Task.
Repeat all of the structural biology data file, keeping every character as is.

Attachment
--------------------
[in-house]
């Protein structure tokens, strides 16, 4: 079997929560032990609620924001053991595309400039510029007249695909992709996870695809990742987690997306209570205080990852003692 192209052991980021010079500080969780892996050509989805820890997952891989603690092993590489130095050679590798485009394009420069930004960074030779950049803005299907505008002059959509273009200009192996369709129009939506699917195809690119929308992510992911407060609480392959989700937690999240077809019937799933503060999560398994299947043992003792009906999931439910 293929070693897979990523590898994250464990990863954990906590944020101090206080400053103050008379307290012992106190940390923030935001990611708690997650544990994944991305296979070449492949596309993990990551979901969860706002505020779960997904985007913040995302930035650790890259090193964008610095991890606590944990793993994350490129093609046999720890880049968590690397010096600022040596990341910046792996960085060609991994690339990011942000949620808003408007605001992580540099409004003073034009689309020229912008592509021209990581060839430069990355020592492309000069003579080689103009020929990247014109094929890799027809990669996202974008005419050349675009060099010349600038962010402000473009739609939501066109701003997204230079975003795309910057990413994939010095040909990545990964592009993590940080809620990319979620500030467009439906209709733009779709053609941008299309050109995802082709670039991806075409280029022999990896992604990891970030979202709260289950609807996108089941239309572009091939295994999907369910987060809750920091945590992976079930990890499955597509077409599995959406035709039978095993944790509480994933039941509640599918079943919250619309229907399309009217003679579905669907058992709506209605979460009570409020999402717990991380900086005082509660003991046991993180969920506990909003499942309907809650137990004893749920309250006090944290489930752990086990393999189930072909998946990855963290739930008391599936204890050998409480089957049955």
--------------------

[in-house]
């Protein structure tokens, strides 16, 4: 079997929560032990609620924001053991595309400039510029007249695909992709996870695809990742987690997306209570205080990852003692 192209052991980021010079500080969780892996050509989805820890997952891989603690092993590489130095050679590798485009394009420069930004960074030779950049803005299907505008002059959509273009200009192996369709129009939506699917195809690119929308992510992911407060609480392959989700937690999240077809019937799933503060999560398994299947043992003792009906999931439910 293929070693897979990523590898994250464990990863954990906590944020101090206080400053103050008379307290012992106190940390923030935001990611708690997650544990994944991305296979070449492949596309993990990551979901969860706002505020779960997904985007913040995302930035650790890259090193964008610095991890606590944990793993994350490129093609046999720890880049968590690397010096600022040596990341910046792996960085060609991994690339990011942000949620808003408007605001992580540099409004003073034009689309020229912008592509021209990581060839430069990355020592492309000069003579080689103009020929990247014109094929890799027809990669996202974008005419050349675009060099010349600038962010402000473009739609939501066109701003997204230079975003795309910057990413994939010095040909990545990964592009993590940080809620990319979620500030467009439906209709733009779709053609941008299309050109995802082709670039991806075409280029022999990896992604990891970030979202709260289950609807996108089941239309572009091939295994999907369910987060809750920091945590992976079930990890499955597509077409599995959406035709039978095993944790509480994933039941509640599918079943919250619309229907399309009217003679579905669907058992709506209605979460009570409020999402717990991380900086005082509660003991046991993180969920506990909003499942309907809650137990004893749920309250006090944290489930752990086990393999189930072909998946990855963290739930008391599936204890050998409480089957049955």